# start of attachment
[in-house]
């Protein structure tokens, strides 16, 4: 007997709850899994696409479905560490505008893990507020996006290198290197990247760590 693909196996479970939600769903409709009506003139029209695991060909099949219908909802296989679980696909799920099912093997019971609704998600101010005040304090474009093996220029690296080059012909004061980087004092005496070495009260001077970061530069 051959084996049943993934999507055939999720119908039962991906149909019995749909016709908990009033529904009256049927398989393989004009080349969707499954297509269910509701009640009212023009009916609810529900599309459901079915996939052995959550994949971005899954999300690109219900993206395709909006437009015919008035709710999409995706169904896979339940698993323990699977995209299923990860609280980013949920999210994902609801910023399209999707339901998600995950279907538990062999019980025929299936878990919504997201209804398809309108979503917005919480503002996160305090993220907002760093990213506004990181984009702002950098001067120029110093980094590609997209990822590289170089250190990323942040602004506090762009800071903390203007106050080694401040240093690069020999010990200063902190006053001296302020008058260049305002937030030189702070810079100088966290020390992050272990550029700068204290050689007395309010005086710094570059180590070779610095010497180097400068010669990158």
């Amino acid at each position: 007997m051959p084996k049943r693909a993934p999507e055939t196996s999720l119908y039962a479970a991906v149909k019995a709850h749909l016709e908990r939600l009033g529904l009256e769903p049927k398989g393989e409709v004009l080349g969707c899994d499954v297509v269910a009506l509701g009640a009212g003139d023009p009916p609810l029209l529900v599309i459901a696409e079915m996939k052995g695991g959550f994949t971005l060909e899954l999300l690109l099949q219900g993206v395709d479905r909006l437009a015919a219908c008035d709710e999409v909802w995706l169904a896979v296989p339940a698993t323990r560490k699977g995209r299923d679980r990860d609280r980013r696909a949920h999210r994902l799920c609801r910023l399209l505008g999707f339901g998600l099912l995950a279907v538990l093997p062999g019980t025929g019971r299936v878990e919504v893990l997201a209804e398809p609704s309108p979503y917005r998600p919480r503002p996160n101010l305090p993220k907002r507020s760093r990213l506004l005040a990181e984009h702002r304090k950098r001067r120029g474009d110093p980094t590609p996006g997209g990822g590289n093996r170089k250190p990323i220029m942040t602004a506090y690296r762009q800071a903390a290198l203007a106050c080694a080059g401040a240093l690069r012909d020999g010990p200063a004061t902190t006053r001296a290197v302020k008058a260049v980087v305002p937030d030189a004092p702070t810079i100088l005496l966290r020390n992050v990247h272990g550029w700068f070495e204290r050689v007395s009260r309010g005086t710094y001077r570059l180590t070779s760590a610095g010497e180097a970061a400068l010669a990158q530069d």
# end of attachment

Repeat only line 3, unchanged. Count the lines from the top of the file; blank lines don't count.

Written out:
């Amino acid at each position: 007997m051959p084996k049943r693909a993934p999507e055939t196996s999720l119908y039962a479970a991906v149909k019995a709850h749909l016709e908990r939600l009033g529904l009256e769903p049927k398989g393989e409709v004009l080349g969707c899994d499954v297509v269910a009506l509701g009640a009212g003139d023009p009916p609810l029209l529900v599309i459901a696409e079915m996939k052995g695991g959550f994949t971005l060909e899954l999300l690109l099949q219900g993206v395709d479905r909006l437009a015919a219908c008035d709710e999409v909802w995706l169904a896979v296989p339940a698993t323990r560490k699977g995209r299923d679980r990860d609280r980013r696909a949920h999210r994902l799920c609801r910023l399209l505008g999707f339901g998600l099912l995950a279907v538990l093997p062999g019980t025929g019971r299936v878990e919504v893990l997201a209804e398809p609704s309108p979503y917005r998600p919480r503002p996160n101010l305090p993220k907002r507020s760093r990213l506004l005040a990181e984009h702002r304090k950098r001067r120029g474009d110093p980094t590609p996006g997209g990822g590289n093996r170089k250190p990323i220029m942040t602004a506090y690296r762009q800071a903390a290198l203007a106050c080694a080059g401040a240093l690069r012909d020999g010990p200063a004061t902190t006053r001296a290197v302020k008058a260049v980087v305002p937030d030189a004092p702070t810079i100088l005496l966290r020390n992050v990247h272990g550029w700068f070495e204290r050689v007395s009260r309010g005086t710094y001077r570059l180590t070779s760590a610095g010497e180097a970061a400068l010669a990158q530069d």